Watching Rick Perry’s debate performance Tuesday night, Decoder (along with many observers in the press) was struck by how itching-to-get-out-of-there uncomfortable he looked. It was like watching someone’s half-hearted attempt to engage in polite conversation at a dinner party he was only attending as a favor to his wife.
Which has led us today to this fundamental question: Does Rick Perry really want to be president? Or, more specifically, might the Texas governor regret his decision to jump into the race?
Tellingly, when New Jersey Gov. Chris Christie offered up his reasons for passing on a White House run, he said he’d tried to imagine himself in a hotel room in Des Moines “and it’s 5:30 in the morning and it’s 15 below, and it’s time for me to get up and go shake hands at the meatpacking plant.”
His point? To subject yourself to the true grind of a presidential campaign – with the loss of privacy, the discipline of having to be always on message, the tedium of giving the same speech over and over, and the out-and-out hard work required behind the scenes – you have to really, really want it.
And almost by definition, a candidate who jumps in only after some arm twisting by supporters – as Perry did and Christie did not – probably doesn’t want it that bad.
Ironically, despite the fact that Mitt Romney’s opponents consistently try to mock the fact that he’s been running for president for at least 6 years, it’s that very combination of outsized ambition and superhuman focus – that wanting-to-be-president-more-than-anything-else – that, while less than poetic, has ultimately proven to be Romney’s strongest asset. On some subconscious level, the seeds of Romney’s run were probably planted way back when his father failed to secure the GOP nomination in 1968. Certainly since 2003, when his strategists began plotting out a path to the White House, the former Massachusetts governor’s focus has been single. And it shows.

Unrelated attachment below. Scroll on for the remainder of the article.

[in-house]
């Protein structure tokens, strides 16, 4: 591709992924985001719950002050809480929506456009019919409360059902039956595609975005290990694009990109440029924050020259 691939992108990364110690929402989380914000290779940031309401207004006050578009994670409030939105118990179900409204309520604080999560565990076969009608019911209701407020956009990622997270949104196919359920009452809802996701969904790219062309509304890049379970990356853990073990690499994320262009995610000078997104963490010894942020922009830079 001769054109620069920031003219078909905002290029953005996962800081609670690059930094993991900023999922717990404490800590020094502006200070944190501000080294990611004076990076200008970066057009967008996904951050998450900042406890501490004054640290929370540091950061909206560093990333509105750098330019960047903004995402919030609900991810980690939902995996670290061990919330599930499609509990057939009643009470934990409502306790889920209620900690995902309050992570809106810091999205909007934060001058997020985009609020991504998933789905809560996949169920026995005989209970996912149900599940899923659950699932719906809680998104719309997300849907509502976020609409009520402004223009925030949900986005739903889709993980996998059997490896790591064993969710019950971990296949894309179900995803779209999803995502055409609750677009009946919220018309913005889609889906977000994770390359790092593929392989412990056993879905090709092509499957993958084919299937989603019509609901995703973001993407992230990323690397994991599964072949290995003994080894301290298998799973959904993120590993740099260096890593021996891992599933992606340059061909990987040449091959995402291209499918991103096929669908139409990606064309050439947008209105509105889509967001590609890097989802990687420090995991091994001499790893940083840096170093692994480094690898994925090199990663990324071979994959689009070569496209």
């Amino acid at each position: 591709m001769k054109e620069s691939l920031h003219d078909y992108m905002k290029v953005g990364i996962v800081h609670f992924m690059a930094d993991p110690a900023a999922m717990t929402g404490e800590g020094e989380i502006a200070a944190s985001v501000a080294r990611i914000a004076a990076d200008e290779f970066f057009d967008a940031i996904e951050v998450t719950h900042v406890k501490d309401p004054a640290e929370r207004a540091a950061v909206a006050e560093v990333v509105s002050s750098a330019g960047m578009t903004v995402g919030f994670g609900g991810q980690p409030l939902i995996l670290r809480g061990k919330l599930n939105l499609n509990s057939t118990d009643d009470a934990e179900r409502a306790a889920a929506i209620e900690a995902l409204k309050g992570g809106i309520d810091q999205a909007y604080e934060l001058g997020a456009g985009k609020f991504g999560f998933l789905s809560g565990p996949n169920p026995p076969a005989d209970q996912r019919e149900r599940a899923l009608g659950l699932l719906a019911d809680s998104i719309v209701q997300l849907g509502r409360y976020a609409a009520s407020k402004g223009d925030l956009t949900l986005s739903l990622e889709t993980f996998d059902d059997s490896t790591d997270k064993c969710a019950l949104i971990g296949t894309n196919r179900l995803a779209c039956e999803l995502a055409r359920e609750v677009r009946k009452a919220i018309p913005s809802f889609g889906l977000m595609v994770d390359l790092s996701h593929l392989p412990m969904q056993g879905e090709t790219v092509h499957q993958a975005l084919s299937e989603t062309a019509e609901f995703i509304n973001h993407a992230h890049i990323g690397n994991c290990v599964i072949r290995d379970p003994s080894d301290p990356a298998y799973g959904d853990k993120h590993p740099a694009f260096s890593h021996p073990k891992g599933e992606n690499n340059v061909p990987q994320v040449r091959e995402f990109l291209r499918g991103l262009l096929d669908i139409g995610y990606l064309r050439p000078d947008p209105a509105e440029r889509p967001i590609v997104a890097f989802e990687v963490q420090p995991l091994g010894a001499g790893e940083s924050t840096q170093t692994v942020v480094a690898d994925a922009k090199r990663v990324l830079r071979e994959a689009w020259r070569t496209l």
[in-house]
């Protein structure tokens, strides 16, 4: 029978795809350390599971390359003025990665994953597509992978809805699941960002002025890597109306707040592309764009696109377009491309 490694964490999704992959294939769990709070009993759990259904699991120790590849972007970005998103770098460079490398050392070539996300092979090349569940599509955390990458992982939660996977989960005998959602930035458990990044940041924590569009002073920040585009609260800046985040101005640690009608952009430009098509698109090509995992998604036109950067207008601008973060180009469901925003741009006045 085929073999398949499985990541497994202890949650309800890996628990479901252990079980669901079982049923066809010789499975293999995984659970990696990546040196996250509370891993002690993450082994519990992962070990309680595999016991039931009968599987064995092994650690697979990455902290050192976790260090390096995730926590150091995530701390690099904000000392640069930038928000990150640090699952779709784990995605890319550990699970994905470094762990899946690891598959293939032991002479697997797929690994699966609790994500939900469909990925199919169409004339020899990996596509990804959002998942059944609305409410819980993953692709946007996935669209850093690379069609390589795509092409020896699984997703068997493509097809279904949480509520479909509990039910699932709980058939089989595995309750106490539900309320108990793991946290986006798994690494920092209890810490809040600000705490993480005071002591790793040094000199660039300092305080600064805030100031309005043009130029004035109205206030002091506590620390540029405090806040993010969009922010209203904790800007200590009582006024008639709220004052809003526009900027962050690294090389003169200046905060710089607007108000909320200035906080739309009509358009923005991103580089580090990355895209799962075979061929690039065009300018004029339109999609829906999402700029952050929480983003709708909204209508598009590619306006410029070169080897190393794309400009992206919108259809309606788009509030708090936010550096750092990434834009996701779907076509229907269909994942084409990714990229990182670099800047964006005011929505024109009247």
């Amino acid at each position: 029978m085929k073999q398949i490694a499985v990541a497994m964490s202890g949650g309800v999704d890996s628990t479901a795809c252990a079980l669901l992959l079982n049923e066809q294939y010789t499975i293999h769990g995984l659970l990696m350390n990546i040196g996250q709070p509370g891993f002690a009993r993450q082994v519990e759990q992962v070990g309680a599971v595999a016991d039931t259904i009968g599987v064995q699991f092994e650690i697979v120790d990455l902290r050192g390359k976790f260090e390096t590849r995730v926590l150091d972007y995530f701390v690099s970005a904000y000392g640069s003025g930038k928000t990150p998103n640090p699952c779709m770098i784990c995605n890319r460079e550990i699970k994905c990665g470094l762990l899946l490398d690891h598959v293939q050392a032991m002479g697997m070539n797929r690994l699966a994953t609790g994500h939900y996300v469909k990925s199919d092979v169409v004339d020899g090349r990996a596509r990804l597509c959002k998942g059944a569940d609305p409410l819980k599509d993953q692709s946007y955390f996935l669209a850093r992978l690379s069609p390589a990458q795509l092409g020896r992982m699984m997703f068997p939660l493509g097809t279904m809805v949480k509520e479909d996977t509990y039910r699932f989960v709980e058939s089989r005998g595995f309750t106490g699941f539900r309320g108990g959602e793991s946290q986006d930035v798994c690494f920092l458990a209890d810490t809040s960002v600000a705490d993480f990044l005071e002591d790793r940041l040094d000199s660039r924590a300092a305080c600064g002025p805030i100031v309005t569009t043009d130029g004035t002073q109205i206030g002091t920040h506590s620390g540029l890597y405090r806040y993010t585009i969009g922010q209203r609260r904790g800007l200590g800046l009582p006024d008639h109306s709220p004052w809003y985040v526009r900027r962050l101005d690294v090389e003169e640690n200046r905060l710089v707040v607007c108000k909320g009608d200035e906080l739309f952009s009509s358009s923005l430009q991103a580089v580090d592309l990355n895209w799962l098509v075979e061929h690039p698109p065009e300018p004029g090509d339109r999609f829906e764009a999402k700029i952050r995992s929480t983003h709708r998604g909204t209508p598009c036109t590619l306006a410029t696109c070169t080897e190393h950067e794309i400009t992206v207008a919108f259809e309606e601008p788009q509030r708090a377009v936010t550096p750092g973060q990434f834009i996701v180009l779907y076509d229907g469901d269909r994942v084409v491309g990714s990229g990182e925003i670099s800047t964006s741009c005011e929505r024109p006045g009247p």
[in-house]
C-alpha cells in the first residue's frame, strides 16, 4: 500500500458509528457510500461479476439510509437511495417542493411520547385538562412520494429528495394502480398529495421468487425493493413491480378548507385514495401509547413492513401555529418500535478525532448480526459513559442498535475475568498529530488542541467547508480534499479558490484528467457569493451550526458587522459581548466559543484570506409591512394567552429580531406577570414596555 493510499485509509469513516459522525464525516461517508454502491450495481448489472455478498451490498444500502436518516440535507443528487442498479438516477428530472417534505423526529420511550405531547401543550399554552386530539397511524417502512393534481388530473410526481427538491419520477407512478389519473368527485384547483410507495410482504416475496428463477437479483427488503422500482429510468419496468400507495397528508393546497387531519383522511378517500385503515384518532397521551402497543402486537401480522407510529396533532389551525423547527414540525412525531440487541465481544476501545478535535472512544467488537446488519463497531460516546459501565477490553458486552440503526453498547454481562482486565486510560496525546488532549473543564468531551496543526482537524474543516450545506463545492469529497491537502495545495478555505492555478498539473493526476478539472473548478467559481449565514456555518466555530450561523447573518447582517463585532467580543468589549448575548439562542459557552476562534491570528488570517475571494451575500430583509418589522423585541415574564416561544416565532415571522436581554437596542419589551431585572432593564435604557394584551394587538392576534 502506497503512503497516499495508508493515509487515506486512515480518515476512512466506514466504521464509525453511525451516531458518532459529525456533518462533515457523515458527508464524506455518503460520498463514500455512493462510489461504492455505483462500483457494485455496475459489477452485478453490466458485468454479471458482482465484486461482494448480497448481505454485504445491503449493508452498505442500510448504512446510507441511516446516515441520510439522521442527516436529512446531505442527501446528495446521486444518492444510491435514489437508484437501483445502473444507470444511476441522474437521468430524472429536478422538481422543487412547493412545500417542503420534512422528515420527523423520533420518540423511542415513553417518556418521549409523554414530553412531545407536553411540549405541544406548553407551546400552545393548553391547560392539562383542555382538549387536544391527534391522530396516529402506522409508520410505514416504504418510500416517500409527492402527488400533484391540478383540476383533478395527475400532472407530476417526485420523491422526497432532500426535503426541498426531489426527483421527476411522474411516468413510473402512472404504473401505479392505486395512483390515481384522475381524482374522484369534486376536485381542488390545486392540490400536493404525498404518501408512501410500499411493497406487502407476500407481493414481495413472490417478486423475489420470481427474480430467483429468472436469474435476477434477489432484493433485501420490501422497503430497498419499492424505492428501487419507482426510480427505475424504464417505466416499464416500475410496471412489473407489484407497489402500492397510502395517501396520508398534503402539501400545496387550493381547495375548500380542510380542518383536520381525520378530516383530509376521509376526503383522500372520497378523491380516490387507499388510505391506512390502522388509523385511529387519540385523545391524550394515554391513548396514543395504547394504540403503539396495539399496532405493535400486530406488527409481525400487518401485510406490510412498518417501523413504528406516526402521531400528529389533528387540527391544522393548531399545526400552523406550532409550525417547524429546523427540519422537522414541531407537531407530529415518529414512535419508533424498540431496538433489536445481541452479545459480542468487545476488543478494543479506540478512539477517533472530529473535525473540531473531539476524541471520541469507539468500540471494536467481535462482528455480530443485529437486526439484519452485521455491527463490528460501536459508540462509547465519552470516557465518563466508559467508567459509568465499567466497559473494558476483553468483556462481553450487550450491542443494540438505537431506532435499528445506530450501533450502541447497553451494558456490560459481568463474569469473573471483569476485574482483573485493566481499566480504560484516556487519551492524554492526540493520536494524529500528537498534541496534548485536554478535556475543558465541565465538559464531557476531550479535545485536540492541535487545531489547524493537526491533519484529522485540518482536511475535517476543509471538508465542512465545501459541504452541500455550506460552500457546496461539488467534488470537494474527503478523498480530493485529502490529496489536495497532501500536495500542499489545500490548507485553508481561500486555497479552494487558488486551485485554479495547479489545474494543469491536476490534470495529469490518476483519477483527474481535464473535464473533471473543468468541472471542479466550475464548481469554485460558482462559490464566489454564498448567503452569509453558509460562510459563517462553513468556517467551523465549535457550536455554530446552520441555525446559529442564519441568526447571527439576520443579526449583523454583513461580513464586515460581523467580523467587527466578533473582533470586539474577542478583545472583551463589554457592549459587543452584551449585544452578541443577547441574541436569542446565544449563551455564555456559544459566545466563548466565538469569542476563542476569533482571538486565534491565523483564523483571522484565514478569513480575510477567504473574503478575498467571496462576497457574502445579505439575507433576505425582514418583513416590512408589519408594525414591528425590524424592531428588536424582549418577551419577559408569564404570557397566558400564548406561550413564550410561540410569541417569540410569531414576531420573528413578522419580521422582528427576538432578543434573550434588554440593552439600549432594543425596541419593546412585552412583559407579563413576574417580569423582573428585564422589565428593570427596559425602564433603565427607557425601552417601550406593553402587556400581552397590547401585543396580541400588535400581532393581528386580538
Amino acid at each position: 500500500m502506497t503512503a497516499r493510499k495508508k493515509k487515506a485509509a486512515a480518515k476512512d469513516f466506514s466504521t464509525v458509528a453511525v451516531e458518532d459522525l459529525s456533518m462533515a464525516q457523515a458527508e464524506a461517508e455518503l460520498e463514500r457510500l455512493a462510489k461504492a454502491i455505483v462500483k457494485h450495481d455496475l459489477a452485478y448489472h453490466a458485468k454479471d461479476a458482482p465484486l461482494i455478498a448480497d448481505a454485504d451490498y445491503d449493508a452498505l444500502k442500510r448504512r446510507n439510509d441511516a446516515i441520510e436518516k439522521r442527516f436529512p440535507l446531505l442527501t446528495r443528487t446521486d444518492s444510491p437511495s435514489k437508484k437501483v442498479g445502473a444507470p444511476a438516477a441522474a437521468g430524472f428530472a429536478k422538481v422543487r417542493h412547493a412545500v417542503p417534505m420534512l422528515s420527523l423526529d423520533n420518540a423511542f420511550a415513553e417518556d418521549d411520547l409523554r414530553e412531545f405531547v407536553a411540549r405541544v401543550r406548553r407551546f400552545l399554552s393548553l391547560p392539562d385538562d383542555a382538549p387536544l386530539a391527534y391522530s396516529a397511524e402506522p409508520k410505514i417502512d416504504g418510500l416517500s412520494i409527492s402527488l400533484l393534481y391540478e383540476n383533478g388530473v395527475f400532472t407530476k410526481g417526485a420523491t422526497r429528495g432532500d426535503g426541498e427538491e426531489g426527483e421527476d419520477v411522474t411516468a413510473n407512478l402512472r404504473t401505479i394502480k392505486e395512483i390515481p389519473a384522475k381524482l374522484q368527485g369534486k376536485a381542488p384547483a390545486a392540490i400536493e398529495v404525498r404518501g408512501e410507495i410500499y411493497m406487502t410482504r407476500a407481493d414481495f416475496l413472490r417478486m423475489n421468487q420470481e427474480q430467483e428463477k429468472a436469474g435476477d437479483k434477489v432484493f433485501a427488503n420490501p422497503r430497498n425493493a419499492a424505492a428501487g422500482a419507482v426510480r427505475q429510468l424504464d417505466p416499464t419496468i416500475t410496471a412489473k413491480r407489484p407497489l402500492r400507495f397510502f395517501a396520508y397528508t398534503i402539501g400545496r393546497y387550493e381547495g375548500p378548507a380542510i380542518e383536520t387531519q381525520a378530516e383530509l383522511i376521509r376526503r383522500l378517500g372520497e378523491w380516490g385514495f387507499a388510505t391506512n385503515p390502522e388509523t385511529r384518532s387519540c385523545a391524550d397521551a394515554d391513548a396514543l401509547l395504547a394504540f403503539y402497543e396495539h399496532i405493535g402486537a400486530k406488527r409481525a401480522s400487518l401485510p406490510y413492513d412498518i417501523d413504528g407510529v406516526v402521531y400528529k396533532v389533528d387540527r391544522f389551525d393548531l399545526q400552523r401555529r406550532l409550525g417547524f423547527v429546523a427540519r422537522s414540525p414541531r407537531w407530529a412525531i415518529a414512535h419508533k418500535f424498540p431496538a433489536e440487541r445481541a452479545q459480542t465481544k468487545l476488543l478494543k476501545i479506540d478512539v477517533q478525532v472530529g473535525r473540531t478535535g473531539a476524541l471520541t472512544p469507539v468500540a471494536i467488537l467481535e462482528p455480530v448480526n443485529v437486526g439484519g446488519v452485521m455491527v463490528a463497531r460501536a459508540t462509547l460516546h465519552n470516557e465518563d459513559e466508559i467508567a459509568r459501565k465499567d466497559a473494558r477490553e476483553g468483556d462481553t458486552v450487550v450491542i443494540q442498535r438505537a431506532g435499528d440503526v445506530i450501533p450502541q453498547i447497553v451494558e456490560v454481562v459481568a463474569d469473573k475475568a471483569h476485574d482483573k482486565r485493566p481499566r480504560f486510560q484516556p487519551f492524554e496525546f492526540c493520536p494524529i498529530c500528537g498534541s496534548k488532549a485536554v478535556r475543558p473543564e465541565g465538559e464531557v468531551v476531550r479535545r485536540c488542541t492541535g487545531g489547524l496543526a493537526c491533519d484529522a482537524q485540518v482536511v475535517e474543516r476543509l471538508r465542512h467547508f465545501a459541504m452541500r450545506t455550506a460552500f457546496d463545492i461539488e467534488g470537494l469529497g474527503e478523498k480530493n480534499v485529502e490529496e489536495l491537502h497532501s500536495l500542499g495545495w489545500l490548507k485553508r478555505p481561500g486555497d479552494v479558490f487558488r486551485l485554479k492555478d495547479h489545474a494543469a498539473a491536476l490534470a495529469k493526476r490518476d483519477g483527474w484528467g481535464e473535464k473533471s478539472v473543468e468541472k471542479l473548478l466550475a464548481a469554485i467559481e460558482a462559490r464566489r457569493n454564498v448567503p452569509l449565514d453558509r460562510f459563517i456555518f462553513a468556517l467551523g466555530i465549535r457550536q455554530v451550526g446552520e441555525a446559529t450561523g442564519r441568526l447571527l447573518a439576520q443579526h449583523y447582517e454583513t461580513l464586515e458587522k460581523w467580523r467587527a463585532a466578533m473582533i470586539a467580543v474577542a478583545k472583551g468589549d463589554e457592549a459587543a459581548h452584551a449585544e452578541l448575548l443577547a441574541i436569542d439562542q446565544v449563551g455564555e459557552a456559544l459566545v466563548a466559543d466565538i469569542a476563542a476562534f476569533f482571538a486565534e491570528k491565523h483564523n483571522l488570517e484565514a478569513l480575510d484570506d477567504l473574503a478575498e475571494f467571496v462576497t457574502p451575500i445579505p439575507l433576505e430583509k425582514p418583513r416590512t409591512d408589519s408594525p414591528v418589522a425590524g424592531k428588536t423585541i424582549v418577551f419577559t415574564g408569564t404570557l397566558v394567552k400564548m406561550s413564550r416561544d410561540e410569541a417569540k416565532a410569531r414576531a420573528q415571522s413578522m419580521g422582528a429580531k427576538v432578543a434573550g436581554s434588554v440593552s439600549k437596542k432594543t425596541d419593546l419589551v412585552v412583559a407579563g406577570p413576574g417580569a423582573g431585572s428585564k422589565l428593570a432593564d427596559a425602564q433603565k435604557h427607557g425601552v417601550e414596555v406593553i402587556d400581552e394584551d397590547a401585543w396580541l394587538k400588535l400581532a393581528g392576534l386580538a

Which leads us to another question: If really, really wanting to be president is a necessary component of a successful run, is it perhaps an even more necessary component of a successful presidency?
It’s worth remembering that Barack Obama’s decision to get into the race in 2007 in some ways resembled Rick Perry’s more than Mitt Romney’s – he was answering the call and responding to the moment, rather than systematically carrying out a lifelong plan.
Back in August, after the debt ceiling debacle, the New York Times’ Maureen Dowd penned a withering column calling for Obama to be “more alpha,” and questioning how much he really enjoyed the job of president. She wrote: “If Clinton wanted to be president 25 hours a day and W. wanted to be president four hours a day, Obama wants to be president for about 14 hours a day. And that’s fine, as long as you don’t look like you’re phoning it in when the country is dialing 911.”
But at a time of economic crisis, we wonder if the country may in fact demand a 25-hour-a-day president. At the least, a candidate who looks like he’s phoning it in at the debates and on the trail almost certainly isn’t going to cut it.